Lusaka lawyer Dickson Jere has advised Western countries to wake up and restrategise their multi-lateral engagements with African countries or risk being overshadowed by the Chinese.

Commenting on Prince Harry’s recent visit to Zambia, where he pledged to buy 1000 elephants for the Kafue National Park in order to help the country in promoting wildlife tourism, Jere said, in statement, that Zambia needed tangible development and not Jumbos.

He said the Western countries must emulate China which seems to have positioned itself well in Africa with big influence by bringing in tangible development, which has been demonstrated through infrastructure and assistance of loans and grants to African countries.

“By any standards, the recent visit of Prince Harry to Zambia, was high profile. Even his engagement was at high level – a meeting with the Head of State and other senior government officials. And then the communique is out – the Duke of Sussex intends to help Zambia beef up the numbers of elephants! Off course wildlife conservation is one of the passion of Prince Harry and that offer of jumbos perfectly fits his ‘agenda’. However, nothing tangible came out of the trip in terms of investments except the unspecified pledges of helping Zambia with trade and investment. I know Prince Harry does not represent government of the UK per se but his visit underscores the relations between Britain and Africa and so he was expected to talk more on tangibles. That is where precisely the West is losing it in Africa. Days of rhetoric talk are long gone! Africa wants tangible engagement with tangible results,” stated Banda.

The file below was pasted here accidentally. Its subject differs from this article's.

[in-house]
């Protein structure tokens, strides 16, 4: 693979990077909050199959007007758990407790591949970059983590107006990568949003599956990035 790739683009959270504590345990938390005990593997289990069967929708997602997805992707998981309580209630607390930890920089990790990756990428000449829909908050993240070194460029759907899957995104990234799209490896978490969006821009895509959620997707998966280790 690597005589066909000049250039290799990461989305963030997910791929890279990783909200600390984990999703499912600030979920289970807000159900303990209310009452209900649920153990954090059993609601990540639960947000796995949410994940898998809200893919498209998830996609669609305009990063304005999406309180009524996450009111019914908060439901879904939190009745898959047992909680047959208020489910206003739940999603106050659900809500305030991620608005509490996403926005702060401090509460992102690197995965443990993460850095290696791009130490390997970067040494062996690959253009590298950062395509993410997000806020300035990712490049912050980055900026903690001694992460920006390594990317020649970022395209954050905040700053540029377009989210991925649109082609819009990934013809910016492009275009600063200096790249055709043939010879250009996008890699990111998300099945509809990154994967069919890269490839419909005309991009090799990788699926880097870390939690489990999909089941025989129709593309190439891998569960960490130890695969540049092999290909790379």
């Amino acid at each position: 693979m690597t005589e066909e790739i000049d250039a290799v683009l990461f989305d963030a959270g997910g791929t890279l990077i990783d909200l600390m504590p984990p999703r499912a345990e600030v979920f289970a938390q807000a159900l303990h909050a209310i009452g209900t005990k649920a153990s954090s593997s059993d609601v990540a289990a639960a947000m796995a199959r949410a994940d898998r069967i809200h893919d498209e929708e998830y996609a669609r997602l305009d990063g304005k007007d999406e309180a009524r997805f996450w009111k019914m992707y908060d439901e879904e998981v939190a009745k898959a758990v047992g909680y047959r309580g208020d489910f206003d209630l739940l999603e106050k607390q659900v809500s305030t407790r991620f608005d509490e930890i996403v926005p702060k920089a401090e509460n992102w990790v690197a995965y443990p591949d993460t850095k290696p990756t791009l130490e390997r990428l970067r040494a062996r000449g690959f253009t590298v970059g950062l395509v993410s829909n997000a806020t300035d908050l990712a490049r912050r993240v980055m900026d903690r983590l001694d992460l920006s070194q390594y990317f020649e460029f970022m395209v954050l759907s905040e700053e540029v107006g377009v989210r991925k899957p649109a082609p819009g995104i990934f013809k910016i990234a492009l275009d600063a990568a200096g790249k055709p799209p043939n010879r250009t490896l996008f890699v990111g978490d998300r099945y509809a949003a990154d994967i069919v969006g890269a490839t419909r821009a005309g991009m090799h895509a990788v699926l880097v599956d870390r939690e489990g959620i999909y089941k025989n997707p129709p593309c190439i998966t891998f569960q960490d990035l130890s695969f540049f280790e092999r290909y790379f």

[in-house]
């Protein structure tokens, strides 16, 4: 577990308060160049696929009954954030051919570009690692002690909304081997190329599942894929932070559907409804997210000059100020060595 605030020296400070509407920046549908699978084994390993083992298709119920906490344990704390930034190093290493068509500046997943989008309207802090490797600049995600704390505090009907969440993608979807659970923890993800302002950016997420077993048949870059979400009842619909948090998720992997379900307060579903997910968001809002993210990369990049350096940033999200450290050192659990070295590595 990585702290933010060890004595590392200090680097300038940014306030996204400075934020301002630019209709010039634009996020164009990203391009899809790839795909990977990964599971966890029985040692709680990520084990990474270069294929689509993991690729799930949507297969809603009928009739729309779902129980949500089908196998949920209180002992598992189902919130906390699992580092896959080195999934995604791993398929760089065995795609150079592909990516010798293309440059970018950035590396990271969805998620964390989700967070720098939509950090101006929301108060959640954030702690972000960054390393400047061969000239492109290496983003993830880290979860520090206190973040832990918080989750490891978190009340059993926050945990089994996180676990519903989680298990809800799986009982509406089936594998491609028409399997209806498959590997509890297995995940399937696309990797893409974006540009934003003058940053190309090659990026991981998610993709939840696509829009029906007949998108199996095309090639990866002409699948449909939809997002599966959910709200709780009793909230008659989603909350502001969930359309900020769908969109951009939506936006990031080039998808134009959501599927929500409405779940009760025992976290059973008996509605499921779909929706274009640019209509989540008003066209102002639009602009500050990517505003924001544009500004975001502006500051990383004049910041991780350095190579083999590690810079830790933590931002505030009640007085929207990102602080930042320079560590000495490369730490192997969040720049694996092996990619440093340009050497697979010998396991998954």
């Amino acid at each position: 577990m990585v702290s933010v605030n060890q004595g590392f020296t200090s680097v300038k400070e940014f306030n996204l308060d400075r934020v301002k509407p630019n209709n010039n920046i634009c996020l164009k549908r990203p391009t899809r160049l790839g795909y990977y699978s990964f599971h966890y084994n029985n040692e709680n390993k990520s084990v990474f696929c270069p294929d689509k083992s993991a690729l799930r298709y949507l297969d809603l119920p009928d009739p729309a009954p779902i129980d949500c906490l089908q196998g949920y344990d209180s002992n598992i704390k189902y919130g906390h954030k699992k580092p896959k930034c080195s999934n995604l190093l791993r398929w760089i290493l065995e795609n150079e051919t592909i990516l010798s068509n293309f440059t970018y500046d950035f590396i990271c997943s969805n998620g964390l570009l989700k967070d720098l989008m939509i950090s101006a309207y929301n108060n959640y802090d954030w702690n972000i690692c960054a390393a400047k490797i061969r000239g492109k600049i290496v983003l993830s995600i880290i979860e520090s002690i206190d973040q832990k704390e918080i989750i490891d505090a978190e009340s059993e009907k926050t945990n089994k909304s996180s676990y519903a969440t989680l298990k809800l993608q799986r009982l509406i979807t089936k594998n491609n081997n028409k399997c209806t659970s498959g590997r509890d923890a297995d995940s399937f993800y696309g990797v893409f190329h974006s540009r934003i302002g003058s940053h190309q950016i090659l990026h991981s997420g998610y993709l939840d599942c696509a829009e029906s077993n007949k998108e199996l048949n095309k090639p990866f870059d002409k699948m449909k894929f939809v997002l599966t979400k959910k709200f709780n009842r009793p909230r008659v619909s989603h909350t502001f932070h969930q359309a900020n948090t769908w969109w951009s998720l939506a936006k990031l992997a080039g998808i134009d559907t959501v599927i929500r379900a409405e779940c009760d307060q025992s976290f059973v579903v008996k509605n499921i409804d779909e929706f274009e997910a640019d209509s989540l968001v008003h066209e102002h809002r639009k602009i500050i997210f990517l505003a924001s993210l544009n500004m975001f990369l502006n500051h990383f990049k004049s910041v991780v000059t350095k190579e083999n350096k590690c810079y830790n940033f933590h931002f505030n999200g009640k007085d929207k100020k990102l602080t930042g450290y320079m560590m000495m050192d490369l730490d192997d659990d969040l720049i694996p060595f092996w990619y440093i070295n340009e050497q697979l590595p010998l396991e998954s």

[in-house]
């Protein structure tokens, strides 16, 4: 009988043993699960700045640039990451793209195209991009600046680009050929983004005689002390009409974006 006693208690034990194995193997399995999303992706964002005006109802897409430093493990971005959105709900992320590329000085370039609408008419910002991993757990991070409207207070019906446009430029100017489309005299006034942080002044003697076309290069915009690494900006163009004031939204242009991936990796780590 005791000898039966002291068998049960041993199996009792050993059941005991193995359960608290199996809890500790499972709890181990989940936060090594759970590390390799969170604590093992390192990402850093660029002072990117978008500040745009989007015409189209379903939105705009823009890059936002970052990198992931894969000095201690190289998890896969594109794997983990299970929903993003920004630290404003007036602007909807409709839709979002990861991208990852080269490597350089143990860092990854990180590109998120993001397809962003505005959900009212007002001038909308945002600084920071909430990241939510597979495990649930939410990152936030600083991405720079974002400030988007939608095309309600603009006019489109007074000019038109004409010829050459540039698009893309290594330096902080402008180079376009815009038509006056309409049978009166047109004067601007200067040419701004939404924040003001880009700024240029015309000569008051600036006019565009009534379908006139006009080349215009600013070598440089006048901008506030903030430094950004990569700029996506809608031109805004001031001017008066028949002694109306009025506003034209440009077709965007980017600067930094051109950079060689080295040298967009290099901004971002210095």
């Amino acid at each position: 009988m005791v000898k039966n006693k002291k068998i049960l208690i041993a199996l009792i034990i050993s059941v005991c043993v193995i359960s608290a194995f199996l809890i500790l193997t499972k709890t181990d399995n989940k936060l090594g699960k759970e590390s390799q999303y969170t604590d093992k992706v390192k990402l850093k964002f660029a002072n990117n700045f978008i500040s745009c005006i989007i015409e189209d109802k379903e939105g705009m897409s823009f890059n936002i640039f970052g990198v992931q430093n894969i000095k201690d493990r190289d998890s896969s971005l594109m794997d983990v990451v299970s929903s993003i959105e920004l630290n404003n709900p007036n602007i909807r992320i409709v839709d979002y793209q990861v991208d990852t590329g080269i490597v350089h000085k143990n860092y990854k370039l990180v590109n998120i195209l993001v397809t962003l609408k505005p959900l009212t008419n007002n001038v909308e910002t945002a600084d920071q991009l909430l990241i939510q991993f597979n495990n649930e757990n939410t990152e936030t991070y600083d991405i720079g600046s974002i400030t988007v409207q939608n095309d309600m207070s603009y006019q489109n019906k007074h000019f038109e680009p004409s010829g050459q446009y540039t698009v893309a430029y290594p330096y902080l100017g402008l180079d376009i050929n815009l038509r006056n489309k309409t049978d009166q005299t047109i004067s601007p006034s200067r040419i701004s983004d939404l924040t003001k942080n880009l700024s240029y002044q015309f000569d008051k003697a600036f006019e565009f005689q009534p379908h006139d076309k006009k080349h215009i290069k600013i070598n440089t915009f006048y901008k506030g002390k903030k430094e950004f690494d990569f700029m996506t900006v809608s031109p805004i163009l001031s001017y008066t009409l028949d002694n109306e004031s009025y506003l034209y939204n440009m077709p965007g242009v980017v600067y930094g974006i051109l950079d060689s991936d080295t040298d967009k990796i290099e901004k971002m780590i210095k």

“On the other hand, the Chinese utilize any high profile visit to Africa to underscore the ‘help’ they will render to Africa in very specific terms. China speaks of tangible projects- roads, bridges, schools, hospitals – which are in need in Africa. The figures would have popped up in terms of the ‘concessional loans’ or whatever you want to call them. Months after the visit, graders would be on site, commencing the infrastructure projects as promised without any ‘conditionalities’ whatsoever. In short, Africa and Zambia in particular, does not need elephants! Africa needs infrastructure projects – roads, bridges, schools and hospitals. And China has rocked herself well in that equation and hence the unbridled influence she is having on Africa! The West must wake up to the realities on modern day Africa and its needs! By the way, I harbour strong views on how China and Africa engagement is structured especially on the so-called ‘concessional loans’ and ‘counterpart funding’ which have become conduit of illicit funds for the elites! But it’s topic for another day!”